The Wall Street Journal reported on a government study that found that the U.S. electrical grid is vulnerable to huge blackouts from even minor attacks by saboteurs. The Federal Energy Regulatory Commission conducted a review of the electrical grid after last year’s attack on a California electrical substation. It found that even a small-scale attack could knock power offline for wide swathes of the country for weeks or even months.
FERC studied the situation and described in a memo the potential danger. "Destroy nine interconnection substations and a transformer manufacturer and the entire United States grid would be down for at least 18 months, probably longer," said the memo, which was reviewed by the WSJ. "This would be an event of unprecedented proportions," said Ross Baldick, a professor of electrical engineering at the University of Texas at Austin. FERC has ordered the industry to propose new safety standards at substations by June.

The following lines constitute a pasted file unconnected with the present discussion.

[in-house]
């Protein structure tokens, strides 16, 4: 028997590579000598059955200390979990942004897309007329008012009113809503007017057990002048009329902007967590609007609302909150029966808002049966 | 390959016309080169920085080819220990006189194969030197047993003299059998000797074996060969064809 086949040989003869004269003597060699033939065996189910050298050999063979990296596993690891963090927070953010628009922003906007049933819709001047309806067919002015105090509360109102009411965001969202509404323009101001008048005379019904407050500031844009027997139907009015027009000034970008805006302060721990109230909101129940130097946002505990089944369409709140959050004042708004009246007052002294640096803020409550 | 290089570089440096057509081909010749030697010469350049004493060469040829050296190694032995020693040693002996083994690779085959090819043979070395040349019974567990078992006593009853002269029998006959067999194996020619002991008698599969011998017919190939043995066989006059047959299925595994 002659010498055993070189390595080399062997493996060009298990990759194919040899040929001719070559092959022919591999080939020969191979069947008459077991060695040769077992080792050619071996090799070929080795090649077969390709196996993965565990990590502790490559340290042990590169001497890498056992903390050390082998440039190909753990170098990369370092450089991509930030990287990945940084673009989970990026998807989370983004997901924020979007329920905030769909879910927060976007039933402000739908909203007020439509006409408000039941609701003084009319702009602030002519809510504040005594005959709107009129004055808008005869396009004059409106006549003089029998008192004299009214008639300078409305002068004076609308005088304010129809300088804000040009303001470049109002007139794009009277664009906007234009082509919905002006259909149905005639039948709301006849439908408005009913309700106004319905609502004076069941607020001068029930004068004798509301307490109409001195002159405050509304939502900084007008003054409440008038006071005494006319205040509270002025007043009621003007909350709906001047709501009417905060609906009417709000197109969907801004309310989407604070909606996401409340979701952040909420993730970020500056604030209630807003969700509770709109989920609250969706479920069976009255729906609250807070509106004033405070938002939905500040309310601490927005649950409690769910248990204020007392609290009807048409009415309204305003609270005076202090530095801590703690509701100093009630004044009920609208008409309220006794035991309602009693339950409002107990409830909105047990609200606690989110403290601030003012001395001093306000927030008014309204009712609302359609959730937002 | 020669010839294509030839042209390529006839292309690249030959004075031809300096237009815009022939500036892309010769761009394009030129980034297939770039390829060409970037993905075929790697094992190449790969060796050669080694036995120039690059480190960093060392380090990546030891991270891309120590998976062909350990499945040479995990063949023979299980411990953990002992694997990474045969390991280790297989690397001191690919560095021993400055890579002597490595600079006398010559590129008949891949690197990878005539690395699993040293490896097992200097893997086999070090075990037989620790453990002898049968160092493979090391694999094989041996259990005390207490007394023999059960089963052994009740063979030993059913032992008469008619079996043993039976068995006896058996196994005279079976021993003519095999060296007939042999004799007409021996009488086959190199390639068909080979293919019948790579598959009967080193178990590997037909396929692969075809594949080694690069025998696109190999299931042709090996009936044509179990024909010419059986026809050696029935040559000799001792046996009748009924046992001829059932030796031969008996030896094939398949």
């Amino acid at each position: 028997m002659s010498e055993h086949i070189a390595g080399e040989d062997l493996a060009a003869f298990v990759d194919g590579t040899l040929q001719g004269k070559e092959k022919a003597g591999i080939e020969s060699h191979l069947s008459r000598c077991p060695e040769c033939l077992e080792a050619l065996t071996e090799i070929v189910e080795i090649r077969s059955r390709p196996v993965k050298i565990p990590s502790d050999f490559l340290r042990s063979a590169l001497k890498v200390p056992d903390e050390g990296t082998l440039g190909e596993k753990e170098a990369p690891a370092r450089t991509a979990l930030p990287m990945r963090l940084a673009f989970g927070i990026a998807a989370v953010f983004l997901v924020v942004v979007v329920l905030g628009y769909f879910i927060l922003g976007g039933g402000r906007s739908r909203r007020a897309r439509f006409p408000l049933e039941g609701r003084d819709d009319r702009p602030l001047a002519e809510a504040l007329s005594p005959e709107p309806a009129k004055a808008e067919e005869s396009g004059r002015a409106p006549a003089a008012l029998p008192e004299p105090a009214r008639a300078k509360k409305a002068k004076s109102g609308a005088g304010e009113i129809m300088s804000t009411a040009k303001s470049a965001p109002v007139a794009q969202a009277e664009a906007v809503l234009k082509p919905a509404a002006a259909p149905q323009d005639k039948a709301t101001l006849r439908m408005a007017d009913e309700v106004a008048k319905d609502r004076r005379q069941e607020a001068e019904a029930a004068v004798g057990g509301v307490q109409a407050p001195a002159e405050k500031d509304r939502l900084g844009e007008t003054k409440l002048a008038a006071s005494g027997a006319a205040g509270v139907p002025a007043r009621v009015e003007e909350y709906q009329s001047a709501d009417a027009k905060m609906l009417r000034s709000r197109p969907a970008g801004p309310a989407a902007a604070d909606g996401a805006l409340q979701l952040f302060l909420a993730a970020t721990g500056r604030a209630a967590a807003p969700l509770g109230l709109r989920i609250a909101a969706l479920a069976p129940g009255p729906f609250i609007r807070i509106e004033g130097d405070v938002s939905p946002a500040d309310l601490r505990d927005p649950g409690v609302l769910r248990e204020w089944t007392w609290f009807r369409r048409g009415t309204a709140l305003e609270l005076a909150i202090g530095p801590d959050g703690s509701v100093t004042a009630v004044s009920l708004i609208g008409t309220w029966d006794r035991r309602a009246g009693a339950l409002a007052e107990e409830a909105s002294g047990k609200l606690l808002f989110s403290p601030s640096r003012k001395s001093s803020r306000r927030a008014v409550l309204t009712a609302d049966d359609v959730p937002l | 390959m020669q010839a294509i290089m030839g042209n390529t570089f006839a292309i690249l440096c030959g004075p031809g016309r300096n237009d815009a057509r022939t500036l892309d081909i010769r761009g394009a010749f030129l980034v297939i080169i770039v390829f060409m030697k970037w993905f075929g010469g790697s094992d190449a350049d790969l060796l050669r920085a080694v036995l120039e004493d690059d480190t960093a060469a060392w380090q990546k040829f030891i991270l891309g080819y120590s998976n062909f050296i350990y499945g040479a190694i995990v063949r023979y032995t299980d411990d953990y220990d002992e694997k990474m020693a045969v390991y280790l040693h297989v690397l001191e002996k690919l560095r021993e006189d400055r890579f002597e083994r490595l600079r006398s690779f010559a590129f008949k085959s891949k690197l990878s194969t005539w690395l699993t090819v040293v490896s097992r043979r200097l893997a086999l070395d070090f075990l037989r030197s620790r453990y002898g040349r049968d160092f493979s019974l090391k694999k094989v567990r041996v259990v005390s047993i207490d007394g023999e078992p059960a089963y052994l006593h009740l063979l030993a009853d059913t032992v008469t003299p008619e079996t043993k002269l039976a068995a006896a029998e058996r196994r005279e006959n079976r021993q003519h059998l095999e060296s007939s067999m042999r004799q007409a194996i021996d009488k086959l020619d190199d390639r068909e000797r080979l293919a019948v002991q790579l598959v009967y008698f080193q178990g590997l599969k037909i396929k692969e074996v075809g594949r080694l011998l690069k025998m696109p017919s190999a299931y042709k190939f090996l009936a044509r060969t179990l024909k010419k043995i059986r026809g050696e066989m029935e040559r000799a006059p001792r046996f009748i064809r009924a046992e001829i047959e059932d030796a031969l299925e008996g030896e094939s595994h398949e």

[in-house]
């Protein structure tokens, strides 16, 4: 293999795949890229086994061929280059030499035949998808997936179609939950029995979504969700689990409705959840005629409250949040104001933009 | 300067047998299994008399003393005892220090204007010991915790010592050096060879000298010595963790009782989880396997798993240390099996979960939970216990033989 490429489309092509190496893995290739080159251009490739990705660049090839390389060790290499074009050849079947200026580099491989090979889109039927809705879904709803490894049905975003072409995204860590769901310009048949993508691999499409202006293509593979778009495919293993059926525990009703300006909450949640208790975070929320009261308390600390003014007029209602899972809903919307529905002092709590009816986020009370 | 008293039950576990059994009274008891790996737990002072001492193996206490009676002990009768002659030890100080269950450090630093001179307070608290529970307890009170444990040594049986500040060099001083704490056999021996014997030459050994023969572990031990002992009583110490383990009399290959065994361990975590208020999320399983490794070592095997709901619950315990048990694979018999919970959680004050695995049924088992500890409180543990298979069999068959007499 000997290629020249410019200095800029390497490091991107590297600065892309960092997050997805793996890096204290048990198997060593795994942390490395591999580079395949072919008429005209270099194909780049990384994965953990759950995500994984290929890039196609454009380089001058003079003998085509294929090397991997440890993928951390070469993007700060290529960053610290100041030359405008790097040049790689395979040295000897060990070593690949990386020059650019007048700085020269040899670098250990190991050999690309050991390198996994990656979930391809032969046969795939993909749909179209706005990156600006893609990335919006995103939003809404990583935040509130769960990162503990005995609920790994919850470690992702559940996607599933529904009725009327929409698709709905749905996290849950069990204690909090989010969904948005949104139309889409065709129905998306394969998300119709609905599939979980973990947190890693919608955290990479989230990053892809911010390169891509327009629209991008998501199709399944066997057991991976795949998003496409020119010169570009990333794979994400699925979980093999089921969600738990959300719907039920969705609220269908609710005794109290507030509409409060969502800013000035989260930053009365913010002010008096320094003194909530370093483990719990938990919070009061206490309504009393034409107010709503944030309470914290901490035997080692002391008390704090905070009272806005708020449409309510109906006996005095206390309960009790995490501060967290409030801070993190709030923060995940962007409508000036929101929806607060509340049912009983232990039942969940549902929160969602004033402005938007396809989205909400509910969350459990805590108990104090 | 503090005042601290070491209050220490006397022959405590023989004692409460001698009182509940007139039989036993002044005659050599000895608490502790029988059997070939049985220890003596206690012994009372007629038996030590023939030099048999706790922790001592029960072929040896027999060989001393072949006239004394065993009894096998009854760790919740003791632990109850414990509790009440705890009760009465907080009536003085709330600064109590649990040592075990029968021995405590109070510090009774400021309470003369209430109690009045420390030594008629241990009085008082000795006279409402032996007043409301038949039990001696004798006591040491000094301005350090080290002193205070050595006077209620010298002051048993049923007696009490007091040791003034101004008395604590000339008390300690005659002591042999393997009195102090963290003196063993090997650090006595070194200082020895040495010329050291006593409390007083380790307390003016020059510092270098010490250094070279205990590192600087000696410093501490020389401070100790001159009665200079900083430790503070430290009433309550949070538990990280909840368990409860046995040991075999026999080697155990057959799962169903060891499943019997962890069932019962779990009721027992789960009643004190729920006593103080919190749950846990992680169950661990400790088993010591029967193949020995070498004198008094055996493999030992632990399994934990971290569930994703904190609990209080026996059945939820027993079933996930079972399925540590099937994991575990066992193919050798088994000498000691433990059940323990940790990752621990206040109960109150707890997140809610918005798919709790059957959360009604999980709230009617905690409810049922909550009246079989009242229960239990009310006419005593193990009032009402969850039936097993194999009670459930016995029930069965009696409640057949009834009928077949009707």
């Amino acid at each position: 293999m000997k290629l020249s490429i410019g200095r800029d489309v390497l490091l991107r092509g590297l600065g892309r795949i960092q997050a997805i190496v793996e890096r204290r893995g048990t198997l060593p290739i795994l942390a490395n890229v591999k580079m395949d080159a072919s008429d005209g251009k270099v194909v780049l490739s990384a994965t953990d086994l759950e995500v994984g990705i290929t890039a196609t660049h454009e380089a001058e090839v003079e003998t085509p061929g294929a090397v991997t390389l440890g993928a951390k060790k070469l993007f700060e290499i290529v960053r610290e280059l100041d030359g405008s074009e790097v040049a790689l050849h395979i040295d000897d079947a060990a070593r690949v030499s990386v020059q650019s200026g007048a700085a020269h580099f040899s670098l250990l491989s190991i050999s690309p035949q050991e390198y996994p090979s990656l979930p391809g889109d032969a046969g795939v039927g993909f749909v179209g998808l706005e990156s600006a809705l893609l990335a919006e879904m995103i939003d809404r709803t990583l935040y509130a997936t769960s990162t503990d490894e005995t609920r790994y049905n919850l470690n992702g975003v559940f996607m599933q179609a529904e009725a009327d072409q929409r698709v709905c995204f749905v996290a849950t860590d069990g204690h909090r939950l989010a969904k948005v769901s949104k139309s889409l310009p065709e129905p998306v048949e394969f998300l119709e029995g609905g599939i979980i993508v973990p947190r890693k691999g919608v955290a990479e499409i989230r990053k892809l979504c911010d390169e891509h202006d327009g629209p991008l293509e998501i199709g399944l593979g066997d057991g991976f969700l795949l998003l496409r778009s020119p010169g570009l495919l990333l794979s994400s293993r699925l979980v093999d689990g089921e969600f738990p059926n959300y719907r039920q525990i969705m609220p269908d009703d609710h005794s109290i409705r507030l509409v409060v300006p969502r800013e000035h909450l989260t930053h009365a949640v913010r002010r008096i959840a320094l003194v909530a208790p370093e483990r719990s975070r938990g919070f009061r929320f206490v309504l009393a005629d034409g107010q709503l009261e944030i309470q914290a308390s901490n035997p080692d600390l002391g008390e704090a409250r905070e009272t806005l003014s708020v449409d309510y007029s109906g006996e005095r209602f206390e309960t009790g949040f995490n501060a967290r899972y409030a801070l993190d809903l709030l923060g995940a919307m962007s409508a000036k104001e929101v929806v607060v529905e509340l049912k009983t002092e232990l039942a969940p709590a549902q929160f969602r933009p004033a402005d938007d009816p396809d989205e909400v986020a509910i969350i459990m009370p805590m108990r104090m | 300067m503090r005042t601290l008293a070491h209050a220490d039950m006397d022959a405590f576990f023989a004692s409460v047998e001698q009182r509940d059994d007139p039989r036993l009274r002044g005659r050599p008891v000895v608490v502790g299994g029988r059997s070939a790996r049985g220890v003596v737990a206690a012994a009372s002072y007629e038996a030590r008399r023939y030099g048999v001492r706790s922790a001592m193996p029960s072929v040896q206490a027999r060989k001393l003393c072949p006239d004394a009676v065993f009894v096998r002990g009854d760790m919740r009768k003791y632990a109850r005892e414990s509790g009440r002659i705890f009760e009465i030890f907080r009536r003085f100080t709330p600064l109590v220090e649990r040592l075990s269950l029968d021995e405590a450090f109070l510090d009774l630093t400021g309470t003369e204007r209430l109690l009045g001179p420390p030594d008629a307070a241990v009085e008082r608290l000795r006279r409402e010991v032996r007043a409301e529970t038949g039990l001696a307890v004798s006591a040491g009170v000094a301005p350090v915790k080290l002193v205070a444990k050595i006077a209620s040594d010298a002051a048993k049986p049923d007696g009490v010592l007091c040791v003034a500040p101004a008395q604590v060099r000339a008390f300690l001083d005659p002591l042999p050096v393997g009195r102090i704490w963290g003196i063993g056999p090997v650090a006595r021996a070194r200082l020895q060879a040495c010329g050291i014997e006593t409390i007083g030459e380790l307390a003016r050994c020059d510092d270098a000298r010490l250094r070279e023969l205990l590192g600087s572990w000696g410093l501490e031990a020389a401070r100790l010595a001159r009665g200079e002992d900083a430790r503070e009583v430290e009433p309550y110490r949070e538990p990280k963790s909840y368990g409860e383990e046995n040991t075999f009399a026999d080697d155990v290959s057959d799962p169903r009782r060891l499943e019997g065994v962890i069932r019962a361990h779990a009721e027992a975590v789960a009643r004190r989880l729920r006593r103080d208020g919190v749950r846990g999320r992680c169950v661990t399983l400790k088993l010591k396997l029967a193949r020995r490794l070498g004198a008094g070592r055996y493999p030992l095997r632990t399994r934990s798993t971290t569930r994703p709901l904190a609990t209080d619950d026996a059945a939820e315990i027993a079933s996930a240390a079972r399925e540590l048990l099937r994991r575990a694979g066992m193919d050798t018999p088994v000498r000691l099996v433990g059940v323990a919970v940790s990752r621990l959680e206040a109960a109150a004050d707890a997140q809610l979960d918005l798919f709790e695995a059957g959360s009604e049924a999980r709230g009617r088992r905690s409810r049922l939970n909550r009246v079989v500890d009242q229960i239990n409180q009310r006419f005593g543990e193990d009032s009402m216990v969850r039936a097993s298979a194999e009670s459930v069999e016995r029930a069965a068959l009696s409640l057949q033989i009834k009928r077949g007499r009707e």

Related Article: What Would U.S. Energy Exports do to Prices at Home?
According to former FERC Chairman Jon Wellinghoff, upgrading security at substations shouldn’t be inordinately difficult. "There are probably less than 100 critical high voltage substations on our grid in this country that need to be protected from a physical attack," Wellinghoff said in an email to the WSJ. "It is neither a monumental task, nor is it an inordinate sum of money that would be required to do so."
FERC, for its part, was not happy with the WSJ’s article. Acting Chairman Cheryl LaFleur issued a statement criticizing the WSJ for releasing sensitive information. “[t]he publication of other sensitive information is highly irresponsible. While there may be value in a general discussion of the steps we take to keep the grid safe, the publication of sensitive material about the grid crosses the line from transparency to irresponsibility, and gives those who would do us harm a roadmap to achieve malicious designs.”
By James Burgess of Oilprice.com